OLYMPIA - The state agreed yesterday to pay $5.5 million to former residents of the O.K. Boys Ranch, a group home for troubled boys where reports of rapes, beatings and a reign of terror led to its closure in 1994.
The money will go to 18 plaintiffs, including 12 victims and six parents. The settlement, filed with the Thurston County Superior Court, brings the total paid out by the state to nearly $15 million.
And it isn't over yet. John Connelly, the Tacoma attorney who represented the youths, said his firm is pursuing claims for five more young men.
The 15-bed state-licensed facility in Olympia was not far from the Capitol and the Department of Social and Health Services (DSHS) headquarters. It was shut down in September 1994, several years after state officials began receiving reports of alleged abuse that included rapes and beatings of younger boys by older ones, and physical abuse of residents by staffers.
Connelly said "shocking" evidence turned up during the latest case shows that the facility should have been padlocked as early as the 1970s.
"The kind of abuse that went on will affect these men permanently," Connelly said. "The major thing we learned in this case, where some of the older ones were bringing the action, is how long this abuse was allowed to go on."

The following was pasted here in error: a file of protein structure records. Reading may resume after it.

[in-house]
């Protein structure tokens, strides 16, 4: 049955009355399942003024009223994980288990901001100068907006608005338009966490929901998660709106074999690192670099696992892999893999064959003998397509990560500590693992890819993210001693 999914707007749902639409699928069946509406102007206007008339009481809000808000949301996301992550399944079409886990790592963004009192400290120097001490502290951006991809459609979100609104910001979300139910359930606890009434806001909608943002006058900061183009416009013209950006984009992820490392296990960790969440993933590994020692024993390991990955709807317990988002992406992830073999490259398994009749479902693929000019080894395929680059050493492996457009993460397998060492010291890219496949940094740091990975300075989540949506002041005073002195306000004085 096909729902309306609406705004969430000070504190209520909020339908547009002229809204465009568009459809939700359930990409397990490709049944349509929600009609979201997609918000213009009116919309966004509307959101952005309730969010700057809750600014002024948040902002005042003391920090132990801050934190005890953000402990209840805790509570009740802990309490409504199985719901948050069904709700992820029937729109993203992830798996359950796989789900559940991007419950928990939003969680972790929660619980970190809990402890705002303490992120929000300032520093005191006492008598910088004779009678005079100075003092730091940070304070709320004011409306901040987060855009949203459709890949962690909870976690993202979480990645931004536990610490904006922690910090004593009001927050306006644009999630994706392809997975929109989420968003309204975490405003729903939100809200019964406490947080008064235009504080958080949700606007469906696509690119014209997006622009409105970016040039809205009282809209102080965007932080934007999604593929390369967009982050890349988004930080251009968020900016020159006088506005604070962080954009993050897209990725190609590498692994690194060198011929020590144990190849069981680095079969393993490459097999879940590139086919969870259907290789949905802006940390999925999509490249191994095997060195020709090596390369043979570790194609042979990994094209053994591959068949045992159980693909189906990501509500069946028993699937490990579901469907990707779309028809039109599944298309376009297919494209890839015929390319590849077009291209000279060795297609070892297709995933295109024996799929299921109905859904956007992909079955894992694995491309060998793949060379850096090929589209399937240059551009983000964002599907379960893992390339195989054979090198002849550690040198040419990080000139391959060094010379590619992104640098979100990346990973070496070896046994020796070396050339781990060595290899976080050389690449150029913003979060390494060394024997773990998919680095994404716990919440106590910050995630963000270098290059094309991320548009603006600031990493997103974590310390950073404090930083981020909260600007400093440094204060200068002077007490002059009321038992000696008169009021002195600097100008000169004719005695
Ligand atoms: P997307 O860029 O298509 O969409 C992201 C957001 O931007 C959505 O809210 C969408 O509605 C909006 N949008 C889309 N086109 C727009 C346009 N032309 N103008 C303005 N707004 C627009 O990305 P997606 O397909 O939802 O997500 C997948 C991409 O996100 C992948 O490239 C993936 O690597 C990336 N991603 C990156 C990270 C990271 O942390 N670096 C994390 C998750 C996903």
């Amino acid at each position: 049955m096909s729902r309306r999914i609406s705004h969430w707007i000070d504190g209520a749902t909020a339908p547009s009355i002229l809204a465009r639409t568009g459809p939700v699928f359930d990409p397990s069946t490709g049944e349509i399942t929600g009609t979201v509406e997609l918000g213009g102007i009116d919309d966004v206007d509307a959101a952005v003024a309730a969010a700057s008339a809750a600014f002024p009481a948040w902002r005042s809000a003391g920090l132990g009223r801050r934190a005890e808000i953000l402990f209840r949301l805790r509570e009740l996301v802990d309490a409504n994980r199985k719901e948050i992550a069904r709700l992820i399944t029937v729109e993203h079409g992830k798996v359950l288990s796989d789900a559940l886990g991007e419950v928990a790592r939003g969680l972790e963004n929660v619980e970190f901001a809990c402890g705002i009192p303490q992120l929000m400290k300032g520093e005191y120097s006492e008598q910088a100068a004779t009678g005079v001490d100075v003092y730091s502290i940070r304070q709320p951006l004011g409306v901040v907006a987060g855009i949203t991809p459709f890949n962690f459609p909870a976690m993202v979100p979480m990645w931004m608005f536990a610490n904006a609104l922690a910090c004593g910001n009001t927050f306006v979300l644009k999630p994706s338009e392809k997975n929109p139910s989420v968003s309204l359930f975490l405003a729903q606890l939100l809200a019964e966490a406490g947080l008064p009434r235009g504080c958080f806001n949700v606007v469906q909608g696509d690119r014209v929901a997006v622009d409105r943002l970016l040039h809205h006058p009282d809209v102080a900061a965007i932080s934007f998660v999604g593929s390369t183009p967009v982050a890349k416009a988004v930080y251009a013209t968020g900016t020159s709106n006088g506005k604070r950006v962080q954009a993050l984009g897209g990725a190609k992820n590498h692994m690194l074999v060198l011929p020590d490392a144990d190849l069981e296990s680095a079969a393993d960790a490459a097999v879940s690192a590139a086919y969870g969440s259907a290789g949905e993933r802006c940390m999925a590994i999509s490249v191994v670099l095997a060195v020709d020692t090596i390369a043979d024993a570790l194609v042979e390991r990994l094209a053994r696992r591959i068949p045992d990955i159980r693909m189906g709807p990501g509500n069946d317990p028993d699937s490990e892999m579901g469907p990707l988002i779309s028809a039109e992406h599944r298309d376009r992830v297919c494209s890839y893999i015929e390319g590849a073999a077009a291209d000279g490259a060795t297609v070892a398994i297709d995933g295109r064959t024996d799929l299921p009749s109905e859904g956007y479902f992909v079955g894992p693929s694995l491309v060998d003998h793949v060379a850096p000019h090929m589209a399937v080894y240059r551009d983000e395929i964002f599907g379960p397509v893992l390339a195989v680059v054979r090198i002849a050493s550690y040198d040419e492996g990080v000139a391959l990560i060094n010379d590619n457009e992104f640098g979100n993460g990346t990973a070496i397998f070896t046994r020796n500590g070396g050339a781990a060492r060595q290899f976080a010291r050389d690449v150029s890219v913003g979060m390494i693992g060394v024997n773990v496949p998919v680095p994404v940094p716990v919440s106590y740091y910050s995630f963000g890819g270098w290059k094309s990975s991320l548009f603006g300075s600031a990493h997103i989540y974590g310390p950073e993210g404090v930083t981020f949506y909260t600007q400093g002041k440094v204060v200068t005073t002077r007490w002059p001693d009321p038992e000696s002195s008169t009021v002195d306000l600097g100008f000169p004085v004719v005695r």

He said all of his clients need therapy and live with varying degrees of distress and problems. Several are in prison, he said. Connelly said he is advising the men to wisely use their settlement checks for education and to get their lives in shape.
Previously, 26 former residents won a total of about $8.5 million in damages from the state. An additional $5.2 million has been paid by insurers for the Kiwanis Club of Olympia, which ran the home, and by insurers for the facility.
Jack Kennedy, special assistant attorney general representing the DSHS, said the settlements fully resolve all of the claims that had been scheduled to go to trial this fall.
"These claims stretch back to the 1970s and '80s," and the state has since greatly improved its monitoring of group homes and foster homes that serve state clients, said Kathy Spears, spokeswoman for DSHS.
The case led to changes in the way the state regulates group homes licensed by the state but operated by private groups. Among other things, the state tightened procedures for licensing and inspecting homes, and barred placement of sexually aggressive youngsters with minors who have been abused.
"Thanks to support from the governor and funds from the state Legislature, we have added more caseworkers to aid abused and neglected children who end up in our care," Spears said. "Also, we now have separate divisions responsible for inspecting these contracted homes . . . and investigating complaints."
By and large, group-home workers are "performing commendable jobs under trying circumstances," she said.
Earlier this year, the state also was forced to pay a $417,500 fine, after an arbitrator ruled that state lawyers wrongfully withheld documents damaging their own case and provided other documents that had been altered. That was the largest sanction of its kind in state history.